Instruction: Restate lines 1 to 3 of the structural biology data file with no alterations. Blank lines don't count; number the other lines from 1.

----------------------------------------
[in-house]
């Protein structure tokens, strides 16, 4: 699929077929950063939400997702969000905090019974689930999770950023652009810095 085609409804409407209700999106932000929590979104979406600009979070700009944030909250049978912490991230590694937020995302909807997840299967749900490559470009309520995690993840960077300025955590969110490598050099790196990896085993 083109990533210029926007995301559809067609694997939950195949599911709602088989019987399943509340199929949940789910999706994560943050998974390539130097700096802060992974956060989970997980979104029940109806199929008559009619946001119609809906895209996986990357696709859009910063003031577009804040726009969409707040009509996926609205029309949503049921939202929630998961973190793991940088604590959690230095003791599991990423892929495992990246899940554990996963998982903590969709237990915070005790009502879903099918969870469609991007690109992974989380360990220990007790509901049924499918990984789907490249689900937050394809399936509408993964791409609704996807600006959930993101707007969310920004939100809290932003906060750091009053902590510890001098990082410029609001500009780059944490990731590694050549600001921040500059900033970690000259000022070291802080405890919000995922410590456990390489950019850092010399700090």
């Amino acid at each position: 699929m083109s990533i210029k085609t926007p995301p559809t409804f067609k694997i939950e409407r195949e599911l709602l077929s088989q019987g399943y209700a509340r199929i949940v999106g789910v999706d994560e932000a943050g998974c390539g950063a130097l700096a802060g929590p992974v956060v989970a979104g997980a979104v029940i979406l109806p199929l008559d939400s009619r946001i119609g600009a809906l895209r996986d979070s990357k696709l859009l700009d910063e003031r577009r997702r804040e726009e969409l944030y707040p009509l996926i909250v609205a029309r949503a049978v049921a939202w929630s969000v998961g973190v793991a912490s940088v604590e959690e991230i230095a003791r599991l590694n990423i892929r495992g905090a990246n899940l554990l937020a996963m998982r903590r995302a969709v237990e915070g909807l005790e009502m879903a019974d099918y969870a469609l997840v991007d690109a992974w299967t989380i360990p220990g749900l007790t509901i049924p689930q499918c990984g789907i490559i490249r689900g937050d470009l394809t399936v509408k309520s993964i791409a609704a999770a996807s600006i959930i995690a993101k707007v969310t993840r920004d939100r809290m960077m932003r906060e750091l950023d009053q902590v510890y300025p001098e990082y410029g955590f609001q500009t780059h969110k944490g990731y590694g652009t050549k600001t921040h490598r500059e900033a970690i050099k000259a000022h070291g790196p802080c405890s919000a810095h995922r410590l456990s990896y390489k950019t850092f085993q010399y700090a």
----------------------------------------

[in-house]
């Protein structure tokens, strides 16, 4: 699929077929950063939400997702969000905090019974689930999770950023652009810095 085609409804409407209700999106932000929590979104979406600009979070700009944030909250049978912490991230590694937020995302909807997840299967749900490559470009309520995690993840960077300025955590969110490598050099790196990896085993 083109990533210029926007995301559809067609694997939950195949599911709602088989019987399943509340199929949940789910999706994560943050998974390539130097700096802060992974956060989970997980979104029940109806199929008559009619946001119609809906895209996986990357696709859009910063003031577009804040726009969409707040009509996926609205029309949503049921939202929630998961973190793991940088604590959690230095003791599991990423892929495992990246899940554990996963998982903590969709237990915070005790009502879903099918969870469609991007690109992974989380360990220990007790509901049924499918990984789907490249689900937050394809399936509408993964791409609704996807600006959930993101707007969310920004939100809290932003906060750091009053902590510890001098990082410029609001500009780059944490990731590694050549600001921040500059900033970690000259000022070291802080405890919000995922410590456990390489950019850092010399700090």
């Amino acid at each position: 699929m083109s990533i210029k085609t926007p995301p559809t409804f067609k694997i939950e409407r195949e599911l709602l077929s088989q019987g399943y209700a509340r199929i949940v999106g789910v999706d994560e932000a943050g998974c390539g950063a130097l700096a802060g929590p992974v956060v989970a979104g997980a979104v029940i979406l109806p199929l008559d939400s009619r946001i119609g600009a809906l895209r996986d979070s990357k696709l859009l700009d910063e003031r577009r997702r804040e726009e969409l944030y707040p009509l996926i909250v609205a029309r949503a049978v049921a939202w929630s969000v998961g973190v793991a912490s940088v604590e959690e991230i230095a003791r599991l590694n990423i892929r495992g905090a990246n899940l554990l937020a996963m998982r903590r995302a969709v237990e915070g909807l005790e009502m879903a019974d099918y969870a469609l997840v991007d690109a992974w299967t989380i360990p220990g749900l007790t509901i049924p689930q499918c990984g789907i490559i490249r689900g937050d470009l394809t399936v509408k309520s993964i791409a609704a999770a996807s600006i959930i995690a993101k707007v969310t993840r920004d939100r809290m960077m932003r906060e750091l950023d009053q902590v510890y300025p001098e990082y410029g955590f609001q500009t780059h969110k944490g990731y590694g652009t050549k600001t921040h490598r500059e900033a970690i050099k000259a000022h070291g790196p802080c405890s919000a810095h995922r410590l456990s990896y390489k950019t850092f085993q010399y700090a």